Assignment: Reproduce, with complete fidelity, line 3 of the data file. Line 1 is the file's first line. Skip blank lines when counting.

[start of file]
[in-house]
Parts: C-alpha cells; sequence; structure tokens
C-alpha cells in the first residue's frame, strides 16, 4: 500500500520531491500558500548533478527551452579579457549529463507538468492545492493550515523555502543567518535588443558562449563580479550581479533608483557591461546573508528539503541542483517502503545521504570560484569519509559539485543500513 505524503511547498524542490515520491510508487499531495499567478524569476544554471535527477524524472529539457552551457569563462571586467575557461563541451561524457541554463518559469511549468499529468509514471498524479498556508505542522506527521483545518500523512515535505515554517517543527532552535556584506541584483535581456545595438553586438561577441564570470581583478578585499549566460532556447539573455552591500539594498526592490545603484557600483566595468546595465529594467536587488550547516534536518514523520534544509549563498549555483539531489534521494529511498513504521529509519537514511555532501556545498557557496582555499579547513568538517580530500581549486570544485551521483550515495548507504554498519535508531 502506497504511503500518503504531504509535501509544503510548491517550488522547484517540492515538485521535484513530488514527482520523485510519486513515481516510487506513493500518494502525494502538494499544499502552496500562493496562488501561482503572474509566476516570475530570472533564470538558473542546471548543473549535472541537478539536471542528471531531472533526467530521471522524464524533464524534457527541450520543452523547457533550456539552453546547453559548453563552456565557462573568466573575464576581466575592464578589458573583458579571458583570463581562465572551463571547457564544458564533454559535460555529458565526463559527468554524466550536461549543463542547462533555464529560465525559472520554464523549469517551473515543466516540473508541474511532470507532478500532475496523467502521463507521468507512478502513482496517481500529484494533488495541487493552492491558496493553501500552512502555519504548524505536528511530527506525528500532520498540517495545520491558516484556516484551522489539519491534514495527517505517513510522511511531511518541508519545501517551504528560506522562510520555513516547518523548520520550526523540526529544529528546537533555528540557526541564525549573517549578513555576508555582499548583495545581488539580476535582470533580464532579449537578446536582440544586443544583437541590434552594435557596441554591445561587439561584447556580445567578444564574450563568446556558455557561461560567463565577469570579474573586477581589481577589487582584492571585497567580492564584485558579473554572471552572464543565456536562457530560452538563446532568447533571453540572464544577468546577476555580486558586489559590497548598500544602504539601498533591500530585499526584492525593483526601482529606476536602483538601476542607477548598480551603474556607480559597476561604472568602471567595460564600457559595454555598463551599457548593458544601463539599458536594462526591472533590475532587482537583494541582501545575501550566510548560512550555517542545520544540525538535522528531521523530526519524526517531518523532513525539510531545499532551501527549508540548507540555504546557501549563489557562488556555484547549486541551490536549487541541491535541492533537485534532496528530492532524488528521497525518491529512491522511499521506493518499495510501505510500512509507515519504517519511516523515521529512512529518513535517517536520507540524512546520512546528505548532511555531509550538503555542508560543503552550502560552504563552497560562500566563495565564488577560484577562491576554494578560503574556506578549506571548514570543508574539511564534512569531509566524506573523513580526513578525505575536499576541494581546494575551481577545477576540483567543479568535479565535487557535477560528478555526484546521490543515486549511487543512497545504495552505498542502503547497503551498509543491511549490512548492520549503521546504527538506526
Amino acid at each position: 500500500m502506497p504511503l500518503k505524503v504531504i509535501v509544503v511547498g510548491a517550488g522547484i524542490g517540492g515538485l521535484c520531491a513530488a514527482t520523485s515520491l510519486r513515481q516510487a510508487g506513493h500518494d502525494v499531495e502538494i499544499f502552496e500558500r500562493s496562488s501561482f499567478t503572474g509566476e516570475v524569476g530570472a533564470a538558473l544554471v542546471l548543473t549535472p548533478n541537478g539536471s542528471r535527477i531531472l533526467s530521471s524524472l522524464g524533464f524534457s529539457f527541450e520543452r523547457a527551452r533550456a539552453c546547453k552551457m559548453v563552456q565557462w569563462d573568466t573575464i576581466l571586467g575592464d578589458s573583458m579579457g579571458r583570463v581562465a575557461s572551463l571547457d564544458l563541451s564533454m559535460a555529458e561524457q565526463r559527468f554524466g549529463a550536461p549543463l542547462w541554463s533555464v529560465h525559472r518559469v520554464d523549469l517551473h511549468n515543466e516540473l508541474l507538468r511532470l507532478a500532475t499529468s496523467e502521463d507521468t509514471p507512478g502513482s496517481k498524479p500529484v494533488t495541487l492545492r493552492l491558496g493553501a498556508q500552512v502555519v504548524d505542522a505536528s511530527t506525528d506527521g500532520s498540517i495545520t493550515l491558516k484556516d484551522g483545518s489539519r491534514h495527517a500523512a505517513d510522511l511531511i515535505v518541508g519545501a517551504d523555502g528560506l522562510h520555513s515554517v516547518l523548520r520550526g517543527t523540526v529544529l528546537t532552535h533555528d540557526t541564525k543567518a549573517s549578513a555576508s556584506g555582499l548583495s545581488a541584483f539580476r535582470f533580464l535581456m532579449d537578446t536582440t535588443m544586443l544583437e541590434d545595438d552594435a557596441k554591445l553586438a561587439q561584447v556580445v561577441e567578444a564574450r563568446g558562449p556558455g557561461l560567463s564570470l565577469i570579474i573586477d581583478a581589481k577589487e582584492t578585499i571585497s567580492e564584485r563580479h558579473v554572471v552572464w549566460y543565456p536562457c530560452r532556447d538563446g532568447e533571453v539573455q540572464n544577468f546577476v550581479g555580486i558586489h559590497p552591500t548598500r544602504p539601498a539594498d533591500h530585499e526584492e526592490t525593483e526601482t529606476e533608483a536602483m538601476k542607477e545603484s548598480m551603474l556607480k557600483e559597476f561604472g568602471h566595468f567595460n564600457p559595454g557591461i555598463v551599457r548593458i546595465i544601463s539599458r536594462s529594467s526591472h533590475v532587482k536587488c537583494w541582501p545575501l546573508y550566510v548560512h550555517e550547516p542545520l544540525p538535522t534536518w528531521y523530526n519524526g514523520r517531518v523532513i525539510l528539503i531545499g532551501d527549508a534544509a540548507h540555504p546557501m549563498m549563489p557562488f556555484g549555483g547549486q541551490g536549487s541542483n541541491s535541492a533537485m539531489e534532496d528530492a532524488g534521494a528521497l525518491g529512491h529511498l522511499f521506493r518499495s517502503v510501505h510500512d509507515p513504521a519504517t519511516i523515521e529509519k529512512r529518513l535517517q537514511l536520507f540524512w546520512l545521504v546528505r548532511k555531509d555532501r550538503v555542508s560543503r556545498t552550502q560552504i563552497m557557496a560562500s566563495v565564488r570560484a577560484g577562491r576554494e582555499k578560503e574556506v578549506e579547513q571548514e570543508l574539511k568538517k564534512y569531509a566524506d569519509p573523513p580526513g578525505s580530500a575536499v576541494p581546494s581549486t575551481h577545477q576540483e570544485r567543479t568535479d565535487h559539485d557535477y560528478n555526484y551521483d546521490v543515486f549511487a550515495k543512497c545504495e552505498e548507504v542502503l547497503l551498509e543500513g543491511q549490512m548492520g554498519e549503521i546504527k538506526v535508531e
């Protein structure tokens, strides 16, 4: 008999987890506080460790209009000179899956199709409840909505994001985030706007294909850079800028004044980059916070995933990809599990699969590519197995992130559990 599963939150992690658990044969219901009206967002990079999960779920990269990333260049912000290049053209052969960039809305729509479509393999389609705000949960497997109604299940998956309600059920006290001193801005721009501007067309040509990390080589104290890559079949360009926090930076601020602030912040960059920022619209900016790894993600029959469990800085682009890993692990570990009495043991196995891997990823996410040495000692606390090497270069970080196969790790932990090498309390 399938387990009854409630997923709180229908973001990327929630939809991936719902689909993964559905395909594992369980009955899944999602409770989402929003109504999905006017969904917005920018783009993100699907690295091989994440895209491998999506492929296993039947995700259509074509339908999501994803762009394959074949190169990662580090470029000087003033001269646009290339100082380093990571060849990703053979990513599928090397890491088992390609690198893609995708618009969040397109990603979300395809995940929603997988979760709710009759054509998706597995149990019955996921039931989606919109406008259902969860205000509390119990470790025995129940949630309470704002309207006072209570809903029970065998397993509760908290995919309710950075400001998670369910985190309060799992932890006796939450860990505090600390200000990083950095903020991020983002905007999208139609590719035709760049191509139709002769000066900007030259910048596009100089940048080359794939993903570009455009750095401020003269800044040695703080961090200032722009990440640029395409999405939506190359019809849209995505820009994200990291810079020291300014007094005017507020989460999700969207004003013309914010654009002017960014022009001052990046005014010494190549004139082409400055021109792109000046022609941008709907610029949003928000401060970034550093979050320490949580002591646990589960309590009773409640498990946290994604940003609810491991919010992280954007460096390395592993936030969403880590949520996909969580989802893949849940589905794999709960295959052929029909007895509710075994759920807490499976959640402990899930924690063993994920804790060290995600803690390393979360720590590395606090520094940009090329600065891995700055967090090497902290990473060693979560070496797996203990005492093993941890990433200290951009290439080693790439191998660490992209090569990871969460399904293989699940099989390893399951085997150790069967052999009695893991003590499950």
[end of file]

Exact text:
C-alpha cells in the first residue's frame, strides 16, 4: 500500500520531491500558500548533478527551452579579457549529463507538468492545492493550515523555502543567518535588443558562449563580479550581479533608483557591461546573508528539503541542483517502503545521504570560484569519509559539485543500513 505524503511547498524542490515520491510508487499531495499567478524569476544554471535527477524524472529539457552551457569563462571586467575557461563541451561524457541554463518559469511549468499529468509514471498524479498556508505542522506527521483545518500523512515535505515554517517543527532552535556584506541584483535581456545595438553586438561577441564570470581583478578585499549566460532556447539573455552591500539594498526592490545603484557600483566595468546595465529594467536587488550547516534536518514523520534544509549563498549555483539531489534521494529511498513504521529509519537514511555532501556545498557557496582555499579547513568538517580530500581549486570544485551521483550515495548507504554498519535508531 502506497504511503500518503504531504509535501509544503510548491517550488522547484517540492515538485521535484513530488514527482520523485510519486513515481516510487506513493500518494502525494502538494499544499502552496500562493496562488501561482503572474509566476516570475530570472533564470538558473542546471548543473549535472541537478539536471542528471531531472533526467530521471522524464524533464524534457527541450520543452523547457533550456539552453546547453559548453563552456565557462573568466573575464576581466575592464578589458573583458579571458583570463581562465572551463571547457564544458564533454559535460555529458565526463559527468554524466550536461549543463542547462533555464529560465525559472520554464523549469517551473515543466516540473508541474511532470507532478500532475496523467502521463507521468507512478502513482496517481500529484494533488495541487493552492491558496493553501500552512502555519504548524505536528511530527506525528500532520498540517495545520491558516484556516484551522489539519491534514495527517505517513510522511511531511518541508519545501517551504528560506522562510520555513516547518523548520520550526523540526529544529528546537533555528540557526541564525549573517549578513555576508555582499548583495545581488539580476535582470533580464532579449537578446536582440544586443544583437541590434552594435557596441554591445561587439561584447556580445567578444564574450563568446556558455557561461560567463565577469570579474573586477581589481577589487582584492571585497567580492564584485558579473554572471552572464543565456536562457530560452538563446532568447533571453540572464544577468546577476555580486558586489559590497548598500544602504539601498533591500530585499526584492525593483526601482529606476536602483538601476542607477548598480551603474556607480559597476561604472568602471567595460564600457559595454555598463551599457548593458544601463539599458536594462526591472533590475532587482537583494541582501545575501550566510548560512550555517542545520544540525538535522528531521523530526519524526517531518523532513525539510531545499532551501527549508540548507540555504546557501549563489557562488556555484547549486541551490536549487541541491535541492533537485534532496528530492532524488528521497525518491529512491522511499521506493518499495510501505510500512509507515519504517519511516523515521529512512529518513535517517536520507540524512546520512546528505548532511555531509550538503555542508560543503552550502560552504563552497560562500566563495565564488577560484577562491576554494578560503574556506578549506571548514570543508574539511564534512569531509566524506573523513580526513578525505575536499576541494581546494575551481577545477576540483567543479568535479565535487557535477560528478555526484546521490543515486549511487543512497545504495552505498542502503547497503551498509543491511549490512548492520549503521546504527538506526